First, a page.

on Saturday, July 18th, 2015 at 10:18am.
As we get later into the summer, forest and brush fires are more and more common. The city and houses of St. George are surrounded by beautiful desert that often create the perfect conditions for possible fires. It is important to be safe and use these tips to avoiding forest fires.
Check Fire Regulations in Your Area
In state and national parks, rangers post current fire restrictions. These restrictions say whether outdoor fires are legal or not based on current weather and dryness conditions. If you are planning a campout at one of the nearby parks in St. George, make sure you know the current regulations. Failure to comply can result in a fine or, even worse, a possible wildfire.
Keep Fires in Designated Fire Pits
If fires are currently allowed, make sure you keep yours in designated fire pits. Almost all the camp and picnic sites in the surrounding areas have fire pits for you to use. Using these pits helps to contain and stop the spread of flames.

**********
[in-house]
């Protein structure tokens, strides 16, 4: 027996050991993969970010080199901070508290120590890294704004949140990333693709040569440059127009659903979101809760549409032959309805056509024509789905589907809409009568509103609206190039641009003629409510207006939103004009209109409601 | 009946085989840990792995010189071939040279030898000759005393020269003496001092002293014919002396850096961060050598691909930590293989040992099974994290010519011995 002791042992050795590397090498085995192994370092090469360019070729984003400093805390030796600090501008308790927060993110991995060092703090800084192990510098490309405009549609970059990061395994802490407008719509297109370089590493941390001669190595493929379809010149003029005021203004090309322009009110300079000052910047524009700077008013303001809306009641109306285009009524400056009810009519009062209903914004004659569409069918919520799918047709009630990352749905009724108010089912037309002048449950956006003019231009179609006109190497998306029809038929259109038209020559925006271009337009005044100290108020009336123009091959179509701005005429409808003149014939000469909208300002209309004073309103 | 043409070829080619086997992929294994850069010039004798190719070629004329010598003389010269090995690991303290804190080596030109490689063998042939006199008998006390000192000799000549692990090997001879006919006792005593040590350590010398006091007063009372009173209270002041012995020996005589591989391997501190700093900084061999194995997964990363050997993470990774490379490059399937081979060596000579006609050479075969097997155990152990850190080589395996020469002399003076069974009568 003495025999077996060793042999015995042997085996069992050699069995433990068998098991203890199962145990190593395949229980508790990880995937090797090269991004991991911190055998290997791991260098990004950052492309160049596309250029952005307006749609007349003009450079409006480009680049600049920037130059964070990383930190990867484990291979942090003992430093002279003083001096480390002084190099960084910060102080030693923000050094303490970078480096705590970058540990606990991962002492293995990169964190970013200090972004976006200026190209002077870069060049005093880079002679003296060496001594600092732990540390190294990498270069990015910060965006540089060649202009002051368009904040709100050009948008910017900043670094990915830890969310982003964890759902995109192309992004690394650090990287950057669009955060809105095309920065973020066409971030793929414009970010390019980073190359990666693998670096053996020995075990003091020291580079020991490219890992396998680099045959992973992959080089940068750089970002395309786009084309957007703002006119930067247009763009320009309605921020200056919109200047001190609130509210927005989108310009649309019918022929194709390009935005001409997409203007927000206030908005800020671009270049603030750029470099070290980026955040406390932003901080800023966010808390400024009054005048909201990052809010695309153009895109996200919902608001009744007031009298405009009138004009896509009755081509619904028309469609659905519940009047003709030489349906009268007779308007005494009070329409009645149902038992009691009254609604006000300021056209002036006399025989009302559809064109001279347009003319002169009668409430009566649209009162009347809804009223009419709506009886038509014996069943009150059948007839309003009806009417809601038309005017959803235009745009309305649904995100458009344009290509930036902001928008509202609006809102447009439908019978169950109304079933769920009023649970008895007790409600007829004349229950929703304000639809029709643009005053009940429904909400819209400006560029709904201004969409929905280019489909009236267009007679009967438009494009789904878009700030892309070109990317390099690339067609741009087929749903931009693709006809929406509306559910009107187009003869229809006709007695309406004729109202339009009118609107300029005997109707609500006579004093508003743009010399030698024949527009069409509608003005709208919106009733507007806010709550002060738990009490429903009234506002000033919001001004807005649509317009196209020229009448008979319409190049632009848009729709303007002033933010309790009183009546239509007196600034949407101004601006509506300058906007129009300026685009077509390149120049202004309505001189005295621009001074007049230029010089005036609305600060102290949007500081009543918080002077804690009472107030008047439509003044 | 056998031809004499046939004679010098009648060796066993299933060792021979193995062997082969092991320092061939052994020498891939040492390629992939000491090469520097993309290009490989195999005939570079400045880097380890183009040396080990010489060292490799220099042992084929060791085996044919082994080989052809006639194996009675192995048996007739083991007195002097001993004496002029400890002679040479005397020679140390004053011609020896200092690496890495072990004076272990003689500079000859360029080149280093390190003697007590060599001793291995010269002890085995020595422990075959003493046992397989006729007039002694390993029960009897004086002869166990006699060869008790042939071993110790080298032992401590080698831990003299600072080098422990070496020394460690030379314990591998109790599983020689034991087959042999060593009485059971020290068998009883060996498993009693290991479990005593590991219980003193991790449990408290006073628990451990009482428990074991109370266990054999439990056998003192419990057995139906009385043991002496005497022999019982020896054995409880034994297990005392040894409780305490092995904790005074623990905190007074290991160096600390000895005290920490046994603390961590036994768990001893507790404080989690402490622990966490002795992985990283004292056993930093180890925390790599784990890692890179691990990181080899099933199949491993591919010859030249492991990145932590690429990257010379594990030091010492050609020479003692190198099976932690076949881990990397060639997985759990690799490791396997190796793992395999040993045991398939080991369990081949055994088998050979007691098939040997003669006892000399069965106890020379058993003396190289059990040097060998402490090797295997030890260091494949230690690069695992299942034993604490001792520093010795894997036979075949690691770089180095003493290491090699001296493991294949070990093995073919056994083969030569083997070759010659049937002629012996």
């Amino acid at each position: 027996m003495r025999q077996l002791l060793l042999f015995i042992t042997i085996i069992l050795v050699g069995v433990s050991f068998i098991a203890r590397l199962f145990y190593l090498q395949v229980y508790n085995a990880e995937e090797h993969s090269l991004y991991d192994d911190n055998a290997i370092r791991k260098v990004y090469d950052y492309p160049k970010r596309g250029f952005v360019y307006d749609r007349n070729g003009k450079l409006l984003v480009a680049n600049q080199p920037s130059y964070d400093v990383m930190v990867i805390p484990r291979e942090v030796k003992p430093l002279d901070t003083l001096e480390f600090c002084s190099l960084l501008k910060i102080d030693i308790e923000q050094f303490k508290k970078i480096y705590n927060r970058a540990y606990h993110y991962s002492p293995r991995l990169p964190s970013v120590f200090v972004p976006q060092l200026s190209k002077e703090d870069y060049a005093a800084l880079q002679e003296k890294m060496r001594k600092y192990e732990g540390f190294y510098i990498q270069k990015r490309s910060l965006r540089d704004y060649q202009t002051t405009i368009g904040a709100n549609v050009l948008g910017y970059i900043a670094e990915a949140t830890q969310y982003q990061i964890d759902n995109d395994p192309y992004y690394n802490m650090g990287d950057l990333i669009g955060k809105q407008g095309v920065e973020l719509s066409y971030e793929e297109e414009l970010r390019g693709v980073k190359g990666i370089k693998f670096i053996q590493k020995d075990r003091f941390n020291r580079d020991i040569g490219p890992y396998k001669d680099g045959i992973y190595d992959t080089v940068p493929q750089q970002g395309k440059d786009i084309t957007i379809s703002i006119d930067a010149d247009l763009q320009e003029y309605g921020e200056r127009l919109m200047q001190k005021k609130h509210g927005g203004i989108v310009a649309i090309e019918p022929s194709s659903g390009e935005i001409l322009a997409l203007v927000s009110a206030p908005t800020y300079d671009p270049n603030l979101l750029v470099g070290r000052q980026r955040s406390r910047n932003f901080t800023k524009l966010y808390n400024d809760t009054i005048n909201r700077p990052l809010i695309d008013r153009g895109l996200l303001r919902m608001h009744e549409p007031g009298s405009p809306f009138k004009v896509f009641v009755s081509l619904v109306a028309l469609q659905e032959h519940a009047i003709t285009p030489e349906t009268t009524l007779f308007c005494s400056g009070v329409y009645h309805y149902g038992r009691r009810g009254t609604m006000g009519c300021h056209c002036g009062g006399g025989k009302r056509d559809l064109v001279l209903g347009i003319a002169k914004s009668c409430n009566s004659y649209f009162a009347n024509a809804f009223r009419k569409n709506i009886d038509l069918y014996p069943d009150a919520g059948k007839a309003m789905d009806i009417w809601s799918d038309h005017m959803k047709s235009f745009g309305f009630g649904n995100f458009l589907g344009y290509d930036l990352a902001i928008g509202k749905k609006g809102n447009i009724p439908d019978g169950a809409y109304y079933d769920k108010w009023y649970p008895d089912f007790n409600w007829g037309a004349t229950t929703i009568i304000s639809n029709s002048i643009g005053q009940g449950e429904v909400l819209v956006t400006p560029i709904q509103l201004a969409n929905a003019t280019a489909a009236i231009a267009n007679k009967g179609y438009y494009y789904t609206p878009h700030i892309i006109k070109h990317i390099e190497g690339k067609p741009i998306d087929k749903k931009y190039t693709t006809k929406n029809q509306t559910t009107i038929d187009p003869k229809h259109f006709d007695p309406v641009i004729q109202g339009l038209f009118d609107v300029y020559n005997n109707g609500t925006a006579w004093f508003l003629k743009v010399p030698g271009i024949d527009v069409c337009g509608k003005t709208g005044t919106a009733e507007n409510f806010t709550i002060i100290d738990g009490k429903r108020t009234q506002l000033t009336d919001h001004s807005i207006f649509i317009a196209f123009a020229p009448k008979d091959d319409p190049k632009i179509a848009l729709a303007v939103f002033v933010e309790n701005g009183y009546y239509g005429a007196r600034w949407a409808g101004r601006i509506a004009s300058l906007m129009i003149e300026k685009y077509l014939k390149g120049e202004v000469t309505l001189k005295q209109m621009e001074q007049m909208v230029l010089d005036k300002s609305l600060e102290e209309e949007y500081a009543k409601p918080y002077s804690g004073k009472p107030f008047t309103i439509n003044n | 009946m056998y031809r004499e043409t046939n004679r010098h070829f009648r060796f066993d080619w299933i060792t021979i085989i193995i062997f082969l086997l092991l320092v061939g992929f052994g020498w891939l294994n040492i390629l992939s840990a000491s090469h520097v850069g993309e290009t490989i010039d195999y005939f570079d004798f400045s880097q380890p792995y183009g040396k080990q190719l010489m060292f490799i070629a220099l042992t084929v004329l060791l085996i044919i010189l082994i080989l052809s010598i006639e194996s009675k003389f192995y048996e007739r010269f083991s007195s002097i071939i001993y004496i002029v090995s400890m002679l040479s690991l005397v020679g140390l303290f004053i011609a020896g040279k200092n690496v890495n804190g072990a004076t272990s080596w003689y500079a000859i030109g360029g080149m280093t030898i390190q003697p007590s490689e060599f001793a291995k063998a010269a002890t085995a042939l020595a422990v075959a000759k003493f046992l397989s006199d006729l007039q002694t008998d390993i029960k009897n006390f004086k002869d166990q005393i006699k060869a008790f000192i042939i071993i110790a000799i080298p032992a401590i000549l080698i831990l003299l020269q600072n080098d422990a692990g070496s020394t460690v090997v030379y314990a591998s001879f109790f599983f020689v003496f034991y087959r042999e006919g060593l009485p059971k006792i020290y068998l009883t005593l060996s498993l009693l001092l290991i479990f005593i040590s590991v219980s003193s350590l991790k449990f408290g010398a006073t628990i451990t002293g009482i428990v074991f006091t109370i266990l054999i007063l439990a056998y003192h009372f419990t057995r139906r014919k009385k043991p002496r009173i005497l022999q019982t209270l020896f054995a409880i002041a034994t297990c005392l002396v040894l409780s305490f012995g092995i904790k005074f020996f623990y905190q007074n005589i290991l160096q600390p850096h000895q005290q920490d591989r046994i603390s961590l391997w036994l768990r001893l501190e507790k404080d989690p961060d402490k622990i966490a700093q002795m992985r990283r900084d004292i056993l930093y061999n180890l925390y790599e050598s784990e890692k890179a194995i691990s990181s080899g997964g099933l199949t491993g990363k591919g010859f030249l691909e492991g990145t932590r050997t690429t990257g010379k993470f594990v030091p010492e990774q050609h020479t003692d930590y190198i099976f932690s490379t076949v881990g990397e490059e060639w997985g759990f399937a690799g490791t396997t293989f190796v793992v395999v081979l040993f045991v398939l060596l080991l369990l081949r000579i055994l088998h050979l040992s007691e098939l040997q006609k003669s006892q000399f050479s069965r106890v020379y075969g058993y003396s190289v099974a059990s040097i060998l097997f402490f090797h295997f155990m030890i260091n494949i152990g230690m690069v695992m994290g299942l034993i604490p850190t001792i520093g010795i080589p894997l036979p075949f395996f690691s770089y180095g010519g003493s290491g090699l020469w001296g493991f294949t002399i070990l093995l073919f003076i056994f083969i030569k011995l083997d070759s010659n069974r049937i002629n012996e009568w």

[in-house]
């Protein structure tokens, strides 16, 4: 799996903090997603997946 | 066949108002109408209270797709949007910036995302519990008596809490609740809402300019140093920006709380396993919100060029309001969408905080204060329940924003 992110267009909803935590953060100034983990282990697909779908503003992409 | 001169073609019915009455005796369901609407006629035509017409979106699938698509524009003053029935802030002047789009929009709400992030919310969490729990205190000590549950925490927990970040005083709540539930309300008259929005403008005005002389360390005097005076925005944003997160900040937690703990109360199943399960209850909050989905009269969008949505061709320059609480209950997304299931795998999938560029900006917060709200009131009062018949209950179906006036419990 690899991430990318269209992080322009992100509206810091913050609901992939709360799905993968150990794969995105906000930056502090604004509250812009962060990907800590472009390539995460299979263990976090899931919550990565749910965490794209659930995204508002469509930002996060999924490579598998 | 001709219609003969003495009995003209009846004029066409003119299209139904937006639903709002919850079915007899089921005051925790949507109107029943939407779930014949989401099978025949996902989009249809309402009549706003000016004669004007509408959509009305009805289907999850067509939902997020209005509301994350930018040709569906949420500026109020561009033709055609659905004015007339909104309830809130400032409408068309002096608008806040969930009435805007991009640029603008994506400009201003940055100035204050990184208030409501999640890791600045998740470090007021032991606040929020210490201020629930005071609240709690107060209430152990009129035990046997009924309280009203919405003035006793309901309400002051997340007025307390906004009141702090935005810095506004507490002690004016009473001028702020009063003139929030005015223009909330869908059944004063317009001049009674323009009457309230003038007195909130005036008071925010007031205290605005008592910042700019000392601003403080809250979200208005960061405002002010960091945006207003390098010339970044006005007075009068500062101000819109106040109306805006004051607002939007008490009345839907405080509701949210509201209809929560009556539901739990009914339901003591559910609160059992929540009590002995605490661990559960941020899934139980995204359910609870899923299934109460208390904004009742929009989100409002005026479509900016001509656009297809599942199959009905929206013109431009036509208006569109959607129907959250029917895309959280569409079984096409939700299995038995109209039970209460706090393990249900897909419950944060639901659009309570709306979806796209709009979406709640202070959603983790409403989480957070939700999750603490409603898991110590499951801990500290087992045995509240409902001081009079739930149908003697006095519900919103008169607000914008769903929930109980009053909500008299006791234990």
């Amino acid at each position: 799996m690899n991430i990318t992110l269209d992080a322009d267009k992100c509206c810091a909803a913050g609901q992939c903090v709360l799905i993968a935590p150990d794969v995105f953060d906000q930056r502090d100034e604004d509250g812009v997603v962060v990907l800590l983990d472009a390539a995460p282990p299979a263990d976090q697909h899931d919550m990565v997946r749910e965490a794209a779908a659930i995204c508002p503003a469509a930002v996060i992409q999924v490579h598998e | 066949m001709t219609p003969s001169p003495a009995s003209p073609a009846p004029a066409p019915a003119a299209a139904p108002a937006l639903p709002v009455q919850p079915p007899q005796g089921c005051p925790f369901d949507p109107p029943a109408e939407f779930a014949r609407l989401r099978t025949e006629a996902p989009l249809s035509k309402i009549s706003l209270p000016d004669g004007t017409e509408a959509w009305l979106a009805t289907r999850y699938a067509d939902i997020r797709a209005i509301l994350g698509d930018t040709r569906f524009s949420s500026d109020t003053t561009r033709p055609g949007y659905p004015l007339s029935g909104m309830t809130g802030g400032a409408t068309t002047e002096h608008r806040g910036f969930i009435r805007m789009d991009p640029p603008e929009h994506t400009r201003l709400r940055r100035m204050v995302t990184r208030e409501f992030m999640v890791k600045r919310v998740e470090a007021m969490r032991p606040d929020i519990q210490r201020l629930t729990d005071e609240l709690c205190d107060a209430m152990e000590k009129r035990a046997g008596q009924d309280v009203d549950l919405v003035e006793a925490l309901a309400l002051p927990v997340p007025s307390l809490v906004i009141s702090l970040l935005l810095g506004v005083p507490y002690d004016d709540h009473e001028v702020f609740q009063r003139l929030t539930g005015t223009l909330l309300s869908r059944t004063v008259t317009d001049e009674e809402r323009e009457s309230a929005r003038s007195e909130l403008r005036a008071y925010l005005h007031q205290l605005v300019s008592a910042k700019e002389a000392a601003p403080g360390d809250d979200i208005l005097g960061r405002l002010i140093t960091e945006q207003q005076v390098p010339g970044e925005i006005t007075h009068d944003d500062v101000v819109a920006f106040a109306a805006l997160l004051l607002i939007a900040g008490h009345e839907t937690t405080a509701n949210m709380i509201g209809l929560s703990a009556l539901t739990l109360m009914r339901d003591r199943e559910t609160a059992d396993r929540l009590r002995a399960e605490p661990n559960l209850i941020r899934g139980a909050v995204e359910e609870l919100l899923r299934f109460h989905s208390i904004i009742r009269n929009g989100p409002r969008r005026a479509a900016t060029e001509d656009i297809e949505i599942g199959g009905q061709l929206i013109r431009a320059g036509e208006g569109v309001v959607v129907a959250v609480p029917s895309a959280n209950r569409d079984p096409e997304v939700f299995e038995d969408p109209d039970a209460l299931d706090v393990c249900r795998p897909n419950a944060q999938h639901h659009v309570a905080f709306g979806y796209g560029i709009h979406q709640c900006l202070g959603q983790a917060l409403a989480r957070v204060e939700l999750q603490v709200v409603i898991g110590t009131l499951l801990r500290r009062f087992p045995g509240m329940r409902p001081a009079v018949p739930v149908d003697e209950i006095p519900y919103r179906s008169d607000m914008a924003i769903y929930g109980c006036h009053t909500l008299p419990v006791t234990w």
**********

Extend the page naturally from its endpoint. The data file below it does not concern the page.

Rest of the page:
Extinguish Flames Completely
Extinguish flames completely when you’re done at the fire pit. To do so, douse the fire completely in water. Then, using a shovel, cover the embers in soil and stir around. Make sure all the glowing embers are completely gone, and douse the fire again if you need to. The rocks and embers should be cool to the touch before you walk away. Extinguishing flames also applies to cigarettes. Never throw a lit cigarette on the ground or out the window of your car. Extinguish them in the proper places and throw away when cool.
Keep Fireworks Away from Brush
The open desert may seem like the best view for fireworks, but it’s also the most dangerous. Falling embers can cause fires in the brush farther away fromt the firework than you might think. It is illegal to set off fireworks in state and national parks. Follow all safety guidelines in this area.
Outdoor activities are popular in St. George, and many of these activities include campfires. Follow all safety guidelines to keep the area around Southern Utah safe from forest fires.